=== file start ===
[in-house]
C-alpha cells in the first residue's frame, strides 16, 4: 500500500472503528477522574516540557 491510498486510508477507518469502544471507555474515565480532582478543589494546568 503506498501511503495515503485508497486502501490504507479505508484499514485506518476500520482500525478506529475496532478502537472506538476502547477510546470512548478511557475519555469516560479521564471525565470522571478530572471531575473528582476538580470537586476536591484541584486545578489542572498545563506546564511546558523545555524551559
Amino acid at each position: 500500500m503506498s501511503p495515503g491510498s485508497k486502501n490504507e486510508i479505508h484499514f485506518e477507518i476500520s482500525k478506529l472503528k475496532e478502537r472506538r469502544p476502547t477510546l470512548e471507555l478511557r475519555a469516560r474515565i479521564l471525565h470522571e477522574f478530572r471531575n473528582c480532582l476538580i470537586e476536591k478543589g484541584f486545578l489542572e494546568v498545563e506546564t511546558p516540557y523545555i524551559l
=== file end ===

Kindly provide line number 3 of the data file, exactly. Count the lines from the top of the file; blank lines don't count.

Amino acid at each position: 500500500m503506498s501511503p495515503g491510498s485508497k486502501n490504507e486510508i479505508h484499514f485506518e477507518i476500520s482500525k478506529l472503528k475496532e478502537r472506538r469502544p476502547t477510546l470512548e471507555l478511557r475519555a469516560r474515565i479521564l471525565h470522571e477522574f478530572r471531575n473528582c480532582l476538580i470537586e476536591k478543589g484541584f486545578l489542572e494546568v498545563e506546564t511546558p516540557y523545555i524551559l